Anoles are probably best known for the ecomorph story: the presence of specialized species adapted to the same sets of structural microhabitats on different islands. Anoles in the Greater Antilles have contributed hugely to our understanding of both the evolutionary history and the contemporary ecology of communities of specialists.
While they are better known for specialization of species in communities, anoles have also contributed to our understanding of within-species ecological diversity. Around the same time that Ernest Williams was developing the ecomorph concept, Roughgarden (1972) used data from Lesser Antillean anoles to introduce a new framework for investigating the extent to which a population’s niche width (i.e. the diversity of habitats it uses or prey it eats) is determined by variation among individuals versus variation within individuals. For example, individuals in a population of Anolis roquet differ in the size of prey they consume, mainly because larger individuals can catch and ingest larger prey items. While Roughgarden’s early work set the stage for an explosion of studies of individual specialization over the past decade or two (reviewed in Araújo et al. 2011), surprisingly little work has been done to revisit individual specialization within species of anoles. In particular, we don’t know enough about how much individuals specialize in important aspects of microhabitat that differentiate ecomorphs, especially perch height and perch diameter.
Anole Annals contributors Ambika Kamath and Jonathan Losos have helped to fill this gap with a study just published online in Evolution. Ambika and her team spent a summer observing microhabitat use of a population of brown anoles (Anolis sagrei) in a forested park in Gainesville FL. They marked lizards with colored beads, and repeatedly recorded individual lizards’ perch height and diameter, compiling a total of over 1000 observations of 80 anoles. They grouped perch heights and perch diameters into classes, then compared the distribution used by each individual to the distribution used by the whole population (or to the distribution available to that individual) using a proportional similarity index. The mean value of this index gives a measure of the overall degree of individual specialization in a population, as lower overlap values tell us that individuals are specializing on a subset of the available perches.
The results showed that individual brown anoles do in fact use only a subset of the perches available to them. On average, the perch use of an individual was around 40% dissimilar from that of the population as a whole, indicating fairly strong (and statistically significant) individual specialization. In fact, they found that the degree of individual variation relative to the population of A. sagrei was comparable to the degree of specialization by species of different ecomorphs in the diverse Soroa community in Cuba! While the degree of specialization was similar, the population of A. sagrei did not show the same relationships between habitat and ecomorphology (limb length and toepads) that are seen across species in the Greater Antilles, indicating that this within-species specialization is not a perfectly scaled-down version of specialization by species within communities. The authors suggest a possible explanation: within a species, reproductive success may be more important than fit between morphology and habitat, so factors such as dominant males getting access to higher perches may override any tendency for individuals to find the habitats that best match their morphological traits.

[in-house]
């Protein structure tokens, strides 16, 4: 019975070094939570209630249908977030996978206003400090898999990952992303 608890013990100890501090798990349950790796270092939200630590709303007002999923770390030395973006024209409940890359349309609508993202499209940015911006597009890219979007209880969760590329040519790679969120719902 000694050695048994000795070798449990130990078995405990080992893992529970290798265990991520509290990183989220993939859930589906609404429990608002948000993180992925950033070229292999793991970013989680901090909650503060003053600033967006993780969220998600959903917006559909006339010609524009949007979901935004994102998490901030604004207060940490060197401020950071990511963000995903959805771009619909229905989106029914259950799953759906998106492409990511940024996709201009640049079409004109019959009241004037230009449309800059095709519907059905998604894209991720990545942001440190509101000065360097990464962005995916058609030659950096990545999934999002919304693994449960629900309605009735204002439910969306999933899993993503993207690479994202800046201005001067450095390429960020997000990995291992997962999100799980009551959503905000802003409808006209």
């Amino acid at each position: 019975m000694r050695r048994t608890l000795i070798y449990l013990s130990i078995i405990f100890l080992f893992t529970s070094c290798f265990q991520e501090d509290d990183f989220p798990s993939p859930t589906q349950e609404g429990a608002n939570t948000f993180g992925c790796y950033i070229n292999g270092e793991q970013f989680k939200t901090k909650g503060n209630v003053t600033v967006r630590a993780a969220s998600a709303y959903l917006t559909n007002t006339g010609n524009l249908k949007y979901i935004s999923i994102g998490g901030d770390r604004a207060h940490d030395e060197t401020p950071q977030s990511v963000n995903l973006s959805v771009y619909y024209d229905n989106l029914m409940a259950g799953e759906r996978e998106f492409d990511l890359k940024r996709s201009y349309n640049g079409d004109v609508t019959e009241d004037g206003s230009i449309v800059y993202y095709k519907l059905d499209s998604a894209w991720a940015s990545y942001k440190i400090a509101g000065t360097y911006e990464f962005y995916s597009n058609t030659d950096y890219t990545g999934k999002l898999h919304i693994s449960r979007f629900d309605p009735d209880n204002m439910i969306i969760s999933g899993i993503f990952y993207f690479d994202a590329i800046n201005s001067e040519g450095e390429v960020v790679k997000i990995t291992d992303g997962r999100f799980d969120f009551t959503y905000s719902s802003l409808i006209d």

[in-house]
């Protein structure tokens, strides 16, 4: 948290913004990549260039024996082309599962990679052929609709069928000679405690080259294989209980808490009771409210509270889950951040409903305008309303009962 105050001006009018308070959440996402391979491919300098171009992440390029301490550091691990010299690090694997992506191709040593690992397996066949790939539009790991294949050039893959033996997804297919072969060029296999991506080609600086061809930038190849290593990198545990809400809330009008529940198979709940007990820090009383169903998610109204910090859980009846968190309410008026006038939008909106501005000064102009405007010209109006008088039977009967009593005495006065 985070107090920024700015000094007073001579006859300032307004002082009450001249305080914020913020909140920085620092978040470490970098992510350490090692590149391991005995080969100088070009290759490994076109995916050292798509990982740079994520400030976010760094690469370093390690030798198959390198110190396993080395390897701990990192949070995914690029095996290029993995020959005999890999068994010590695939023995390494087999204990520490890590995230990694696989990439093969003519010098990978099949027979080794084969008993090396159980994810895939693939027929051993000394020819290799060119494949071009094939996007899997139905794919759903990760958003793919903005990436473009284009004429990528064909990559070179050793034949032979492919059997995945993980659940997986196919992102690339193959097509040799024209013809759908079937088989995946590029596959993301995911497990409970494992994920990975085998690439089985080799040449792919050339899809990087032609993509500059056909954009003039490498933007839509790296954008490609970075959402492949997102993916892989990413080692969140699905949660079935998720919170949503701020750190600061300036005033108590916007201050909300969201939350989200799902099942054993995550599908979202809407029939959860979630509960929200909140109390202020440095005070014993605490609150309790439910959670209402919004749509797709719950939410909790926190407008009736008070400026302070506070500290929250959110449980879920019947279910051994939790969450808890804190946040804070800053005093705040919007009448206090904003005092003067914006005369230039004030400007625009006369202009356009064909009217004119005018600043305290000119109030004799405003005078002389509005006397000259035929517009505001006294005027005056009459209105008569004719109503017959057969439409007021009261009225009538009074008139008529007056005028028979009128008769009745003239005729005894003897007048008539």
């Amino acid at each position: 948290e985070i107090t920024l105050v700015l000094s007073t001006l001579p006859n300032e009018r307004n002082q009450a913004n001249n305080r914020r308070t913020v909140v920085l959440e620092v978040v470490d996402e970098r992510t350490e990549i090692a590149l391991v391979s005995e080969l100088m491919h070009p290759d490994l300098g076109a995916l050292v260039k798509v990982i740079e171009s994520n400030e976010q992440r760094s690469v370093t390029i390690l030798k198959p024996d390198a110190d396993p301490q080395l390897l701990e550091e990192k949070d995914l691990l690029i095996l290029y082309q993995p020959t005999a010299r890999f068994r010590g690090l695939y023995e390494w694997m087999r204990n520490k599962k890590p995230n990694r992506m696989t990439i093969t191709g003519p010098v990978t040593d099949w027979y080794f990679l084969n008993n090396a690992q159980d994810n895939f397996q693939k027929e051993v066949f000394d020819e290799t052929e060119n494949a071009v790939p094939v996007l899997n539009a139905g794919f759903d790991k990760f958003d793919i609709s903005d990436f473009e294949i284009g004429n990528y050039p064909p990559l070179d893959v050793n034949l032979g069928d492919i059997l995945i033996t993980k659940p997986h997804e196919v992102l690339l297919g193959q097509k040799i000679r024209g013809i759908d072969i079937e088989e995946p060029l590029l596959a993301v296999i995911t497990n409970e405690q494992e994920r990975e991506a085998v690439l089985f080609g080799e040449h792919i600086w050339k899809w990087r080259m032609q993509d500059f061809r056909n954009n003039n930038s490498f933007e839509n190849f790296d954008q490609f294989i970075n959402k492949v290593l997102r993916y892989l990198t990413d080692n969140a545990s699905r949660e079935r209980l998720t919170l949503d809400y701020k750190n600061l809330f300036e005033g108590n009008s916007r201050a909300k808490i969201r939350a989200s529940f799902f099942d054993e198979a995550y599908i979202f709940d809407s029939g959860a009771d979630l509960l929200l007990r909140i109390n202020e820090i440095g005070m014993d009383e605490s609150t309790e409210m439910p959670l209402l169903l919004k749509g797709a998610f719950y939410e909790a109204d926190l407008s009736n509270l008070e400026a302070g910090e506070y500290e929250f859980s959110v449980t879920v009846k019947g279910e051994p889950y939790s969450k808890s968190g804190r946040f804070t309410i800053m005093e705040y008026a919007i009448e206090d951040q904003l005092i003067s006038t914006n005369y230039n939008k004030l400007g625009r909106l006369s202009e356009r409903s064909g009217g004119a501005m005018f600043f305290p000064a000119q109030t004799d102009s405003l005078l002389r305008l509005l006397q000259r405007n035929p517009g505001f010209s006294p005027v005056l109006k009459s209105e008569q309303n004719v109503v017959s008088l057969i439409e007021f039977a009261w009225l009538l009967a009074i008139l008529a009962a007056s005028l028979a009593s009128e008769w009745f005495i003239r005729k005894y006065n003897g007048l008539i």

Anoles are exceptionally well-suited to studying specialization of both individuals within populations and of species within diverse communities, and this study is a nice step in that direction. Still unknown is whether the extent of individual specialization in this population is representative of populations in the species’ native range. The native green anole A. carolinensis is the only other anole in A. sagrei’s invaded range in northern Florida, whereas in the Soroa community, A. sagrei coexists with at least nine other anole species (Rodríguez–Schettino et al. 2010). Anolis sagrei seems to use a greater diversity of perch heights and diameters in Florida than in Cuba – maybe the absence of many other competing species has opened up new microhabitats to the brown anole. If individuals are constrained in how generalized they can become, this ecological release can occur via increased individual specialization – this idea is called the Niche Variation Hypothesis and has been debated for several decades (Van Valen 1965). Anoles provide plenty of opportunities to study whether the extent of individual specialization changes as a result of the colonization of new habitats or the arrival of new competitors.
NOTE: Ambika Kamath provides the backstory on how the study came to be on her blog.
Read the paper:
Araújo, M.S., D.I. Bolnick, and C.A. Layman. 2011. The ecological causes of individual specialisation. Ecol. Lett. 14: 948–958.
Rodríguez–Schettino, L., J.B. Losos, P.E. Hertz, K. de Quieroz, A.R. Chamizo, M. Leal, and V. Rivalta González. 2010. The anoles of Soroa: Aspects of their ecological relationships. Breviora 520: 1–22.
Roughgarden, J. 1972. Evolution of niche width. Am. Nat. 106: 683–718.
Van Valen, L. 1965. Morphological variation and width of ecological niche. Am. Nat. 99: 377-390.